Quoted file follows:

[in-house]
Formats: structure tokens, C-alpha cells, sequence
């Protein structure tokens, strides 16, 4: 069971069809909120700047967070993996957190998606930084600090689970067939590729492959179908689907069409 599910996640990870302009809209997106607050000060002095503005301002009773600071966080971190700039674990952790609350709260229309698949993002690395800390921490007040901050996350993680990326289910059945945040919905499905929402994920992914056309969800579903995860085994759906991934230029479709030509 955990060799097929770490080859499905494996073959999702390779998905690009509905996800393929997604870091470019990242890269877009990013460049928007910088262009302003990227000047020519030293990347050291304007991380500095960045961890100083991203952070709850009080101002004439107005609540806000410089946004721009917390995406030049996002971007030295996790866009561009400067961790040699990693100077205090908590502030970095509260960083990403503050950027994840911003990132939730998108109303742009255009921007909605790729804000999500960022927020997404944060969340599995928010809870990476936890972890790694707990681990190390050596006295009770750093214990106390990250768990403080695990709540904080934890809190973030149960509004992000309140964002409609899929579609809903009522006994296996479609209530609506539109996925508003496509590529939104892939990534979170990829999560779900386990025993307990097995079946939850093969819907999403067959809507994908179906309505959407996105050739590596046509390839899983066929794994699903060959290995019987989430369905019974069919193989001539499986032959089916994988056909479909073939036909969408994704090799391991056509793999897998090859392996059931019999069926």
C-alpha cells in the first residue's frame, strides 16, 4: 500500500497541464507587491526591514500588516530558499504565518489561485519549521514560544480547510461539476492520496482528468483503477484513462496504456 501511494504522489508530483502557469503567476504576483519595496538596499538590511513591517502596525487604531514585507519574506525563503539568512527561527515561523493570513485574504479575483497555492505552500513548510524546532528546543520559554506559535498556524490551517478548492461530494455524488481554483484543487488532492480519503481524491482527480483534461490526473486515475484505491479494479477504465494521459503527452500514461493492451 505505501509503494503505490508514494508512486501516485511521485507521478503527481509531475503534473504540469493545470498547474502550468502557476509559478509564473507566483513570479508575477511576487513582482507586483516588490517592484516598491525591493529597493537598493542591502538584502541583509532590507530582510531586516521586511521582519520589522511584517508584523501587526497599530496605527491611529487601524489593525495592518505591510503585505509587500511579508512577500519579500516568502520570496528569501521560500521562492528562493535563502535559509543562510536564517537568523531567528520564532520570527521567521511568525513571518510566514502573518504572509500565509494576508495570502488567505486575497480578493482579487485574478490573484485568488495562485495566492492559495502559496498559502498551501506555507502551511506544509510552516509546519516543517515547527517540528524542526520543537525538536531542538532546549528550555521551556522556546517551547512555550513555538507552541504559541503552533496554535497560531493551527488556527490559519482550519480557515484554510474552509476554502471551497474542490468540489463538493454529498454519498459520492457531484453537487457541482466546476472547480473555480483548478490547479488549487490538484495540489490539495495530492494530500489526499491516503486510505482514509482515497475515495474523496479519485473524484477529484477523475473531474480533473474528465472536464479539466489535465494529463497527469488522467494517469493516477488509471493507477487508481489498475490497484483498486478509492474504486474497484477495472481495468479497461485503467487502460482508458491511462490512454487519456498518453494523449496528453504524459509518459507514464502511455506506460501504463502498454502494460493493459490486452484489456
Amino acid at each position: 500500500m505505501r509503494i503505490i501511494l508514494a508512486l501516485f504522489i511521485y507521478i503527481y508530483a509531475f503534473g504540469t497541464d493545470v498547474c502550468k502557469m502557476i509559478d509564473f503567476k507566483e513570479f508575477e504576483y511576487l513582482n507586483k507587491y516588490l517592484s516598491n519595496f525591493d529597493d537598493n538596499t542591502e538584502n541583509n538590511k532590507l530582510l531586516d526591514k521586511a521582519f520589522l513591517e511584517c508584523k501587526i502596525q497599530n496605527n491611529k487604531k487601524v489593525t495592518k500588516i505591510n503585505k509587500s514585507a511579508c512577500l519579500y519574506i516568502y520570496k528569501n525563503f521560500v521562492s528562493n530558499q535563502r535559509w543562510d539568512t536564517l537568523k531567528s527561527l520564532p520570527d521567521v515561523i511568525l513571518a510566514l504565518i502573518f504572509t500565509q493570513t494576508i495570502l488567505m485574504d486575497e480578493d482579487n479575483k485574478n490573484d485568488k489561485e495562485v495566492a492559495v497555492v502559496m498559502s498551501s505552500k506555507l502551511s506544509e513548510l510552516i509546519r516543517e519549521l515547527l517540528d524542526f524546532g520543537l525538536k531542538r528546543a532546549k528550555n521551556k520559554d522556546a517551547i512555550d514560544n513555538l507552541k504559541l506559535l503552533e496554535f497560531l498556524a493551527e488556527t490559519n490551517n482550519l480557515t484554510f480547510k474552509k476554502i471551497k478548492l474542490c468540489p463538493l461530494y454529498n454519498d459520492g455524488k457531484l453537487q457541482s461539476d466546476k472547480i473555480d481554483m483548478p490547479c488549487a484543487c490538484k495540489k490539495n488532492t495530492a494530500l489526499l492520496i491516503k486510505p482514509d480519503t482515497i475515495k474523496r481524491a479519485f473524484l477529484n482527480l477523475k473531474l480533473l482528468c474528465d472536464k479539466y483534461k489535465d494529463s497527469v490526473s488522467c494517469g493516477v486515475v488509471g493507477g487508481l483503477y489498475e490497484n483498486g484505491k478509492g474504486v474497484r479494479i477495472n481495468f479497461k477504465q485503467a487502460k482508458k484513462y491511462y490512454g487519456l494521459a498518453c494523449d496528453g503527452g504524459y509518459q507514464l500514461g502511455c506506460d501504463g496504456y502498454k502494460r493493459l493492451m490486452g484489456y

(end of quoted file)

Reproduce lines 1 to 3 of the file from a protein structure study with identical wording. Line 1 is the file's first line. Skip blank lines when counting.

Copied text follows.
[in-house]
Formats: structure tokens, C-alpha cells, sequence
């Protein structure tokens, strides 16, 4: 069971069809909120700047967070993996957190998606930084600090689970067939590729492959179908689907069409 599910996640990870302009809209997106607050000060002095503005301002009773600071966080971190700039674990952790609350709260229309698949993002690395800390921490007040901050996350993680990326289910059945945040919905499905929402994920992914056309969800579903995860085994759906991934230029479709030509 955990060799097929770490080859499905494996073959999702390779998905690009509905996800393929997604870091470019990242890269877009990013460049928007910088262009302003990227000047020519030293990347050291304007991380500095960045961890100083991203952070709850009080101002004439107005609540806000410089946004721009917390995406030049996002971007030295996790866009561009400067961790040699990693100077205090908590502030970095509260960083990403503050950027994840911003990132939730998108109303742009255009921007909605790729804000999500960022927020997404944060969340599995928010809870990476936890972890790694707990681990190390050596006295009770750093214990106390990250768990403080695990709540904080934890809190973030149960509004992000309140964002409609899929579609809903009522006994296996479609209530609506539109996925508003496509590529939104892939990534979170990829999560779900386990025993307990097995079946939850093969819907999403067959809507994908179906309505959407996105050739590596046509390839899983066929794994699903060959290995019987989430369905019974069919193989001539499986032959089916994988056909479909073939036909969408994704090799391991056509793999897998090859392996059931019999069926």